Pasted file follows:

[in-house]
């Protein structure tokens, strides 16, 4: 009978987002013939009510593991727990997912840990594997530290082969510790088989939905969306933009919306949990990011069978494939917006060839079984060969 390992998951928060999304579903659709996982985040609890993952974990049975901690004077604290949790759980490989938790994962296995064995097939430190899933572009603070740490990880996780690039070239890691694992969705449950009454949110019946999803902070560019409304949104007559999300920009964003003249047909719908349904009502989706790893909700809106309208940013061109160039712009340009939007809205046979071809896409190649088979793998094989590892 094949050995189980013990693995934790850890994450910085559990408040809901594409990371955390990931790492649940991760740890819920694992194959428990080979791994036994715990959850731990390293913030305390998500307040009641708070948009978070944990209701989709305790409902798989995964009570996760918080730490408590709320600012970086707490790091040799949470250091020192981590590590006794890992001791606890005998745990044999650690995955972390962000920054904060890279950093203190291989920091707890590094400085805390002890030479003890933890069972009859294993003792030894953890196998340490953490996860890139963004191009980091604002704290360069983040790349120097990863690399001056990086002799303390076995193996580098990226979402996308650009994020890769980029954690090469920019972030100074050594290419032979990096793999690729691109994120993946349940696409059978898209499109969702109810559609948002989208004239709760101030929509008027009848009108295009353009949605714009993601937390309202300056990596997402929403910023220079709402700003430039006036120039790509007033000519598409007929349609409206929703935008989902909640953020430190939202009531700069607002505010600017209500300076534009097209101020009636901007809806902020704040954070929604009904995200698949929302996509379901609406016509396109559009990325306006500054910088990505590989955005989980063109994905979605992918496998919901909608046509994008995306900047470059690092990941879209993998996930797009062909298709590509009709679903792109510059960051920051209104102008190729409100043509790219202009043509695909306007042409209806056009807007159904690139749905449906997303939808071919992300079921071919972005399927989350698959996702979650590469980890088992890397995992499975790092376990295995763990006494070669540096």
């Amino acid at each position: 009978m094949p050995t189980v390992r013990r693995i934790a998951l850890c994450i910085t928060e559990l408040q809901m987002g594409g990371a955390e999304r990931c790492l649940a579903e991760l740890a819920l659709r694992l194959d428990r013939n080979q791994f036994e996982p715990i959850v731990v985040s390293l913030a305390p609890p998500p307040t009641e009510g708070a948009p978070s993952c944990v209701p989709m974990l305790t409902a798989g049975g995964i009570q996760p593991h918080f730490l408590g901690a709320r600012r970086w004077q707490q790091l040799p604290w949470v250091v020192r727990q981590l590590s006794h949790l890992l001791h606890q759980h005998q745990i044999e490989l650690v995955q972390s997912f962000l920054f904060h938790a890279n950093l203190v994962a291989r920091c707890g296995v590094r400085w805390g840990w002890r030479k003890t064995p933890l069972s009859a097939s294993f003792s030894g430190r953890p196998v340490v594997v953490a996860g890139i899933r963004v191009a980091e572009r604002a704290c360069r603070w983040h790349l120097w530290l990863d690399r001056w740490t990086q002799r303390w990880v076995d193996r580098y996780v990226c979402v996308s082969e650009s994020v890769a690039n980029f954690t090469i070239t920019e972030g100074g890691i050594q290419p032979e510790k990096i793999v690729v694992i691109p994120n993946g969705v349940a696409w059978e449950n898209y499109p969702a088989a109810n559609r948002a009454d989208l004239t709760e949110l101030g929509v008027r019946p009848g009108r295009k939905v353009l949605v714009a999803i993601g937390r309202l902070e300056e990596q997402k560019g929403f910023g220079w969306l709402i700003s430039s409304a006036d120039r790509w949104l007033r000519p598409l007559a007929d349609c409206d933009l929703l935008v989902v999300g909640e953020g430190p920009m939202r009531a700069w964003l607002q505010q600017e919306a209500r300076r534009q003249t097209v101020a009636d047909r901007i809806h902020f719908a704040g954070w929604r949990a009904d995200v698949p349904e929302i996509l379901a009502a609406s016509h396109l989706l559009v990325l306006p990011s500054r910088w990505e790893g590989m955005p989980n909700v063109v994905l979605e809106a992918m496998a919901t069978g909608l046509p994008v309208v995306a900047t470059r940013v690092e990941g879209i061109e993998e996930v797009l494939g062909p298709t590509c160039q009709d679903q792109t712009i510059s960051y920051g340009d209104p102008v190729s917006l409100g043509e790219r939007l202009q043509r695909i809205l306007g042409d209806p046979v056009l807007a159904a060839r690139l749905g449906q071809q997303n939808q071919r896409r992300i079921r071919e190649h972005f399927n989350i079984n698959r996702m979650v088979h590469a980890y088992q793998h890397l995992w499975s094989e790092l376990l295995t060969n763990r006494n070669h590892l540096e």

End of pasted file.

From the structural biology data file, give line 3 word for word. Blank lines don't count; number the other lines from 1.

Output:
């Amino acid at each position: 009978m094949p050995t189980v390992r013990r693995i934790a998951l850890c994450i910085t928060e559990l408040q809901m987002g594409g990371a955390e999304r990931c790492l649940a579903e991760l740890a819920l659709r694992l194959d428990r013939n080979q791994f036994e996982p715990i959850v731990v985040s390293l913030a305390p609890p998500p307040t009641e009510g708070a948009p978070s993952c944990v209701p989709m974990l305790t409902a798989g049975g995964i009570q996760p593991h918080f730490l408590g901690a709320r600012r970086w004077q707490q790091l040799p604290w949470v250091v020192r727990q981590l590590s006794h949790l890992l001791h606890q759980h005998q745990i044999e490989l650690v995955q972390s997912f962000l920054f904060h938790a890279n950093l203190v994962a291989r920091c707890g296995v590094r400085w805390g840990w002890r030479k003890t064995p933890l069972s009859a097939s294993f003792s030894g430190r953890p196998v340490v594997v953490a996860g890139i899933r963004v191009a980091e572009r604002a704290c360069r603070w983040h790349l120097w530290l990863d690399r001056w740490t990086q002799r303390w990880v076995d193996r580098y996780v990226c979402v996308s082969e650009s994020v890769a690039n980029f954690t090469i070239t920019e972030g100074g890691i050594q290419p032979e510790k990096i793999v690729v694992i691109p994120n993946g969705v349940a696409w059978e449950n898209y499109p969702a088989a109810n559609r948002a009454d989208l004239t709760e949110l101030g929509v008027r019946p009848g009108r295009k939905v353009l949605v714009a999803i993601g937390r309202l902070e300056e990596q997402k560019g929403f910023g220079w969306l709402i700003s430039s409304a006036d120039r790509w949104l007033r000519p598409l007559a007929d349609c409206d933009l929703l935008v989902v999300g909640e953020g430190p920009m939202r009531a700069w964003l607002q505010q600017e919306a209500r300076r534009q003249t097209v101020a009636d047909r901007i809806h902020f719908a704040g954070w929604r949990a009904d995200v698949p349904e929302i996509l379901a009502a609406s016509h396109l989706l559009v990325l306006p990011s500054r910088w990505e790893g590989m955005p989980n909700v063109v994905l979605e809106a992918m496998a919901t069978g909608l046509p994008v309208v995306a900047t470059r940013v690092e990941g879209i061109e993998e996930v797009l494939g062909p298709t590509c160039q009709d679903q792109t712009i510059s960051y920051g340009d209104p102008v190729s917006l409100g043509e790219r939007l202009q043509r695909i809205l306007g042409d209806p046979v056009l807007a159904a060839r690139l749905g449906q071809q997303n939808q071919r896409r992300i079921r071919e190649h972005f399927n989350i079984n698959r996702m979650v088979h590469a980890y088992q793998h890397l995992w499975s094989e790092l376990l295995t060969n763990r006494n070669h590892l540096e």